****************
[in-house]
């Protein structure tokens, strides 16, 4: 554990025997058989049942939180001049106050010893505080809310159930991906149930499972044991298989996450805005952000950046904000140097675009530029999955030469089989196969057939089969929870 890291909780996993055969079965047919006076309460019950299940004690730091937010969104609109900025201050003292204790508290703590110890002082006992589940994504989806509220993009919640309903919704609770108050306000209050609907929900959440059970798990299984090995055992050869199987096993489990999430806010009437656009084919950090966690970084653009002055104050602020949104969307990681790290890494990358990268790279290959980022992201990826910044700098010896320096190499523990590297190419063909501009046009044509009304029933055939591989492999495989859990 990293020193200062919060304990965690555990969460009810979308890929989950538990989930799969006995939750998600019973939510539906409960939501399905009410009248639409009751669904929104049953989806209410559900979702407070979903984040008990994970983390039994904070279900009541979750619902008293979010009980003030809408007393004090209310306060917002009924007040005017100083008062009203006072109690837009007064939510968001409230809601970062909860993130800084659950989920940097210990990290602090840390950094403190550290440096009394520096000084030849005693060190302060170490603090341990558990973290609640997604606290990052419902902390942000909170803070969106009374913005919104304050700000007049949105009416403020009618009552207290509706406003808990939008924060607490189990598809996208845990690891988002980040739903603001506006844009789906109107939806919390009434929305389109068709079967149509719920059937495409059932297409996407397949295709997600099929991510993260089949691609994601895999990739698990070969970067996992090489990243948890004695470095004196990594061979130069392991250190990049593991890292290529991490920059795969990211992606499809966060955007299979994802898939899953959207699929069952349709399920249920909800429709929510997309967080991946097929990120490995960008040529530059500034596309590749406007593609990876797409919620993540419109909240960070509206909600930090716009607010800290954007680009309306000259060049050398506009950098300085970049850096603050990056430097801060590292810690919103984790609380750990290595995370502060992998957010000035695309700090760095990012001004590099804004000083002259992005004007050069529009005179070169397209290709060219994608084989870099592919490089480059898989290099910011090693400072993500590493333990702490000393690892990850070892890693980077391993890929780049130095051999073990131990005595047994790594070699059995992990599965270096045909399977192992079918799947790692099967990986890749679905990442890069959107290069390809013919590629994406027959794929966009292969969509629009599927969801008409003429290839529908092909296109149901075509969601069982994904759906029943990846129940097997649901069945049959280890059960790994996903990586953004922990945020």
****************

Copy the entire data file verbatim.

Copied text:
[in-house]
């Protein structure tokens, strides 16, 4: 554990025997058989049942939180001049106050010893505080809310159930991906149930499972044991298989996450805005952000950046904000140097675009530029999955030469089989196969057939089969929870 890291909780996993055969079965047919006076309460019950299940004690730091937010969104609109900025201050003292204790508290703590110890002082006992589940994504989806509220993009919640309903919704609770108050306000209050609907929900959440059970798990299984090995055992050869199987096993489990999430806010009437656009084919950090966690970084653009002055104050602020949104969307990681790290890494990358990268790279290959980022992201990826910044700098010896320096190499523990590297190419063909501009046009044509009304029933055939591989492999495989859990 990293020193200062919060304990965690555990969460009810979308890929989950538990989930799969006995939750998600019973939510539906409960939501399905009410009248639409009751669904929104049953989806209410559900979702407070979903984040008990994970983390039994904070279900009541979750619902008293979010009980003030809408007393004090209310306060917002009924007040005017100083008062009203006072109690837009007064939510968001409230809601970062909860993130800084659950989920940097210990990290602090840390950094403190550290440096009394520096000084030849005693060190302060170490603090341990558990973290609640997604606290990052419902902390942000909170803070969106009374913005919104304050700000007049949105009416403020009618009552207290509706406003808990939008924060607490189990598809996208845990690891988002980040739903603001506006844009789906109107939806919390009434929305389109068709079967149509719920059937495409059932297409996407397949295709997600099929991510993260089949691609994601895999990739698990070969970067996992090489990243948890004695470095004196990594061979130069392991250190990049593991890292290529991490920059795969990211992606499809966060955007299979994802898939899953959207699929069952349709399920249920909800429709929510997309967080991946097929990120490995960008040529530059500034596309590749406007593609990876797409919620993540419109909240960070509206909600930090716009607010800290954007680009309306000259060049050398506009950098300085970049850096603050990056430097801060590292810690919103984790609380750990290595995370502060992998957010000035695309700090760095990012001004590099804004000083002259992005004007050069529009005179070169397209290709060219994608084989870099592919490089480059898989290099910011090693400072993500590493333990702490000393690892990850070892890693980077391993890929780049130095051999073990131990005595047994790594070699059995992990599965270096045909399977192992079918799947790692099967990986890749679905990442890069959107290069390809013919590629994406027959794929966009292969969509629009599927969801008409003429290839529908092909296109149901075509969601069982994904759906029943990846129940097997649901069945049959280890059960790994996903990586953004922990945020």